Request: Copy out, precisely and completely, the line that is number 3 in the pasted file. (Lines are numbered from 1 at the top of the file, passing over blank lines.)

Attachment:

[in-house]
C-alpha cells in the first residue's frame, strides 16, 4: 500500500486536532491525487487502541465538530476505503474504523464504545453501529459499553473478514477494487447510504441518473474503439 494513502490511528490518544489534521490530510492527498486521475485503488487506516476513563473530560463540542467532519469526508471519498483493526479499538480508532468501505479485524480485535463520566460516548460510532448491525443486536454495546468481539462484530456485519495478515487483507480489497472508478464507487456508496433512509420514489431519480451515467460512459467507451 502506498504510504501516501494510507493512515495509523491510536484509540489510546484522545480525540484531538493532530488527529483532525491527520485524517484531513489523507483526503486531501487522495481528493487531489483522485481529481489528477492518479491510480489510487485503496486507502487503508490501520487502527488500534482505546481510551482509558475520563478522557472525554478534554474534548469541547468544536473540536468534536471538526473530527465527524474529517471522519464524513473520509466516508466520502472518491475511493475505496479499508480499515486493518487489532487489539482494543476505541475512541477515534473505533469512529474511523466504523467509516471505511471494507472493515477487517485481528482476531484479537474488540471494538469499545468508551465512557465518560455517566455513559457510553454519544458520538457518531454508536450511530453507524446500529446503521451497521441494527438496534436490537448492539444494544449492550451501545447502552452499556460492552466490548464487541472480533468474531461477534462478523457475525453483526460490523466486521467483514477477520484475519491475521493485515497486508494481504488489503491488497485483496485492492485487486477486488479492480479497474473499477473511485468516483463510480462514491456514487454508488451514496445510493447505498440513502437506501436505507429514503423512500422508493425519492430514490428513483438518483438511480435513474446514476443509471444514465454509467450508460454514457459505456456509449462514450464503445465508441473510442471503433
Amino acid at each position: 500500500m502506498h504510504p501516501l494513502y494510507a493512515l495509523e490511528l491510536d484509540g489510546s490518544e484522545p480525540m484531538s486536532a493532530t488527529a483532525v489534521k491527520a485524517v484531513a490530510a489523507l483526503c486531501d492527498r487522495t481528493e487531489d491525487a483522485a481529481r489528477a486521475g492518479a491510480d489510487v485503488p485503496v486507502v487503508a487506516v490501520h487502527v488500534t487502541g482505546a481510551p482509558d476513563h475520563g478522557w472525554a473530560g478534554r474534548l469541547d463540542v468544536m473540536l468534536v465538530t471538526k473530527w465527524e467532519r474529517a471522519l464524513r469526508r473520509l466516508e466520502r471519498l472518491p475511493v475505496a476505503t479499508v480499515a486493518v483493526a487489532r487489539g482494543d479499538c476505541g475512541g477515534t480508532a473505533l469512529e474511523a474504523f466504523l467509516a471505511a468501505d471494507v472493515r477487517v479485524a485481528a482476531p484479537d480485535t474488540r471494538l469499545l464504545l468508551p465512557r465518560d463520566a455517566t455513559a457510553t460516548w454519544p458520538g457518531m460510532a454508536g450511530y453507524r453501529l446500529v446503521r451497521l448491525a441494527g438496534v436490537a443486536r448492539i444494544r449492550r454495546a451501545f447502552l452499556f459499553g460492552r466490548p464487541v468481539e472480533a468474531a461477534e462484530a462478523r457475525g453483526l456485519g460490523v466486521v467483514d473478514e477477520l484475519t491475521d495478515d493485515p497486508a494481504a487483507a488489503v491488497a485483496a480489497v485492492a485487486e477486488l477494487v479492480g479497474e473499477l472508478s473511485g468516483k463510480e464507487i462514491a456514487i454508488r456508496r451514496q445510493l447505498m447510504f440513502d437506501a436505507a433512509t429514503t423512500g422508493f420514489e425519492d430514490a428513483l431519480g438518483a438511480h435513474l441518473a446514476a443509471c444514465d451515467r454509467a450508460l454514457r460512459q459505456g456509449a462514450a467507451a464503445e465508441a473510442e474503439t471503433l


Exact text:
Amino acid at each position: 500500500m502506498h504510504p501516501l494513502y494510507a493512515l495509523e490511528l491510536d484509540g489510546s490518544e484522545p480525540m484531538s486536532a493532530t488527529a483532525v489534521k491527520a485524517v484531513a490530510a489523507l483526503c486531501d492527498r487522495t481528493e487531489d491525487a483522485a481529481r489528477a486521475g492518479a491510480d489510487v485503488p485503496v486507502v487503508a487506516v490501520h487502527v488500534t487502541g482505546a481510551p482509558d476513563h475520563g478522557w472525554a473530560g478534554r474534548l469541547d463540542v468544536m473540536l468534536v465538530t471538526k473530527w465527524e467532519r474529517a471522519l464524513r469526508r473520509l466516508e466520502r471519498l472518491p475511493v475505496a476505503t479499508v480499515a486493518v483493526a487489532r487489539g482494543d479499538c476505541g475512541g477515534t480508532a473505533l469512529e474511523a474504523f466504523l467509516a471505511a468501505d471494507v472493515r477487517v479485524a485481528a482476531p484479537d480485535t474488540r471494538l469499545l464504545l468508551p465512557r465518560d463520566a455517566t455513559a457510553t460516548w454519544p458520538g457518531m460510532a454508536g450511530y453507524r453501529l446500529v446503521r451497521l448491525a441494527g438496534v436490537a443486536r448492539i444494544r449492550r454495546a451501545f447502552l452499556f459499553g460492552r466490548p464487541v468481539e472480533a468474531a461477534e462484530a462478523r457475525g453483526l456485519g460490523v466486521v467483514d473478514e477477520l484475519t491475521d495478515d493485515p497486508a494481504a487483507a488489503v491488497a485483496a480489497v485492492a485487486e477486488l477494487v479492480g479497474e473499477l472508478s473511485g468516483k463510480e464507487i462514491a456514487i454508488r456508496r451514496q445510493l447505498m447510504f440513502d437506501a436505507a433512509t429514503t423512500g422508493f420514489e425519492d430514490a428513483l431519480g438518483a438511480h435513474l441518473a446514476a443509471c444514465d451515467r454509467a450508460l454514457r460512459q459505456g456509449a462514450a467507451a464503445e465508441a473510442e474503439t471503433l